Precision machine design

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    • A significant development was the interferometer by Albert A. Michelson in 1881 for which he received the Nobel prize in 1907. The interferometer is the instrument that transfers the international standard of length into physical measurements.
    • The least program increment for the computer control system is 0.1 min (2.54 nm). It is quite impressive to see the machine faithfully execute such an unbelievably small move. There are several keys to achieving such fine motion control. One of course is highresolution position feedback, but equally important is high-quality velocity feedback. Very high servo loop stiffness is possible by cascading the position and velocity loops, by compensating both loops with lead-lag filters and by using notch filters at mechanical resonances. The servo actuator consists of a brush-type DC servo motor driving through friction between a 2 inch steel roller and a 1 inch wide steel bar. A friction drive (or capstan) provides good mechanical stiffness, low parasitic motion and very low hysteresis, but lacks the mechanical advantage of a ball screw. The brush-type DC tachometer has a very high voltage constant and is tightly coupled mechanically to the servo motor yet electro-magnetically isolated. This package is thermally isolated from the machine with a double-pass heat exchanger of temperature-controlled water. The compensation circuitry is specially designed for low noise, and the servo drive amplifiers are linear rather than PWM (pulse width modulated). All the bearings for the slides and capstans are hydrostatic oil or air for the case of the tool bar. This eliminates all mechanical friction in the motion control system except for the motor and tachometer brushes.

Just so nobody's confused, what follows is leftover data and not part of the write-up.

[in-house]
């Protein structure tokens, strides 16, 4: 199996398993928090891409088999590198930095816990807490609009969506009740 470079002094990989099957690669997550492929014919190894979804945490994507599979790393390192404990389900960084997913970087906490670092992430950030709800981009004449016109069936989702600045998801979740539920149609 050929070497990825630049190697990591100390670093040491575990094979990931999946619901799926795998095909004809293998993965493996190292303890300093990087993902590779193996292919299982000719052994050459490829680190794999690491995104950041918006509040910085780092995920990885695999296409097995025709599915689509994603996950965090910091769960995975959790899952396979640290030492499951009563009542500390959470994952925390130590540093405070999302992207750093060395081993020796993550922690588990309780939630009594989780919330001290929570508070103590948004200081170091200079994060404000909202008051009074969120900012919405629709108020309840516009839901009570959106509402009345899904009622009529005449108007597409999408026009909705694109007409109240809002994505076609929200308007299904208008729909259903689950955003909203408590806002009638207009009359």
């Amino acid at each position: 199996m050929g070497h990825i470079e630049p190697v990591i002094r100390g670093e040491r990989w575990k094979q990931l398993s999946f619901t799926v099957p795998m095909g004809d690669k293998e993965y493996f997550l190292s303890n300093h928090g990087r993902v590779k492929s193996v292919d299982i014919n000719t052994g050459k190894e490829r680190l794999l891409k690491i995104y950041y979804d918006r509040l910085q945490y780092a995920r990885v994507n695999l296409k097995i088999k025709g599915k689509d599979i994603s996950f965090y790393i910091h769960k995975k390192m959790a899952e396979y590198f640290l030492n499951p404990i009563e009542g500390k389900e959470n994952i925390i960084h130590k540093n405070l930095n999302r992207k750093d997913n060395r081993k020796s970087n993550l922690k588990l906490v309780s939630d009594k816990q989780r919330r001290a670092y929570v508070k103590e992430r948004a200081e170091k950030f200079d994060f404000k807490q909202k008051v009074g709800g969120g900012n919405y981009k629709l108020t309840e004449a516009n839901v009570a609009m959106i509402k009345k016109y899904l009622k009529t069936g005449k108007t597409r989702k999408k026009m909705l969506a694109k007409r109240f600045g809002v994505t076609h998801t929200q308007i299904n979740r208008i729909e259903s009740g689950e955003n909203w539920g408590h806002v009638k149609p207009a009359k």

• Precision machine design

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